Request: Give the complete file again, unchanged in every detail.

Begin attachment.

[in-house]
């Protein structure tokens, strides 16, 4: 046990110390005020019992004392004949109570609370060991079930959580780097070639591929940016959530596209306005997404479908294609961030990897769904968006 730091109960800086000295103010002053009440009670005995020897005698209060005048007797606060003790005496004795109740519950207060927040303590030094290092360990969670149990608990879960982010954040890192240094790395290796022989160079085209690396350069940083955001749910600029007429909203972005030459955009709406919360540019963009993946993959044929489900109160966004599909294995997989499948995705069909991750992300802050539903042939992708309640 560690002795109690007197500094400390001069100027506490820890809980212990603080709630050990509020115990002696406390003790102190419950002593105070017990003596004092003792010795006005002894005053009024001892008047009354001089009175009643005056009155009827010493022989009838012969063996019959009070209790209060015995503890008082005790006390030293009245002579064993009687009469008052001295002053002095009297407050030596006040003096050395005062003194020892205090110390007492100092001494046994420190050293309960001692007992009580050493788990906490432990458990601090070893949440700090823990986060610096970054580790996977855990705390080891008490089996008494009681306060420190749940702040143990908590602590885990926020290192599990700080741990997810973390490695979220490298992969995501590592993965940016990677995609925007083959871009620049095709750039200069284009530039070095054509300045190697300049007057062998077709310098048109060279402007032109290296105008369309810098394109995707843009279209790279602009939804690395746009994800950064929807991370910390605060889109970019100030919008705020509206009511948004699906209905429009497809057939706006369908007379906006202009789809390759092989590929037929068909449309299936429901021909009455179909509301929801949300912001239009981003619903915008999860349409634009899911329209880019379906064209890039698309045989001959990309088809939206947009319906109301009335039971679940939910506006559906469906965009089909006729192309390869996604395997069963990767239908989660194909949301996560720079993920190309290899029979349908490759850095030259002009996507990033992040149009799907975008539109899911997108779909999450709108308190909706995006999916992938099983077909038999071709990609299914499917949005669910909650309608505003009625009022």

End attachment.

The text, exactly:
[in-house]
């Protein structure tokens, strides 16, 4: 046990110390005020019992004392004949109570609370060991079930959580780097070639591929940016959530596209306005997404479908294609961030990897769904968006 730091109960800086000295103010002053009440009670005995020897005698209060005048007797606060003790005496004795109740519950207060927040303590030094290092360990969670149990608990879960982010954040890192240094790395290796022989160079085209690396350069940083955001749910600029007429909203972005030459955009709406919360540019963009993946993959044929489900109160966004599909294995997989499948995705069909991750992300802050539903042939992708309640 560690002795109690007197500094400390001069100027506490820890809980212990603080709630050990509020115990002696406390003790102190419950002593105070017990003596004092003792010795006005002894005053009024001892008047009354001089009175009643005056009155009827010493022989009838012969063996019959009070209790209060015995503890008082005790006390030293009245002579064993009687009469008052001295002053002095009297407050030596006040003096050395005062003194020892205090110390007492100092001494046994420190050293309960001692007992009580050493788990906490432990458990601090070893949440700090823990986060610096970054580790996977855990705390080891008490089996008494009681306060420190749940702040143990908590602590885990926020290192599990700080741990997810973390490695979220490298992969995501590592993965940016990677995609925007083959871009620049095709750039200069284009530039070095054509300045190697300049007057062998077709310098048109060279402007032109290296105008369309810098394109995707843009279209790279602009939804690395746009994800950064929807991370910390605060889109970019100030919008705020509206009511948004699906209905429009497809057939706006369908007379906006202009789809390759092989590929037929068909449309299936429901021909009455179909509301929801949300912001239009981003619903915008999860349409634009899911329209880019379906064209890039698309045989001959990309088809939206947009319906109301009335039971679940939910506006559906469906965009089909006729192309390869996604395997069963990767239908989660194909949301996560720079993920190309290899029979349908490759850095030259002009996507990033992040149009799907975008539109899911997108779909999450709108308190909706995006999916992938099983077909038999071709990609299914499917949005669910909650309608505003009625009022």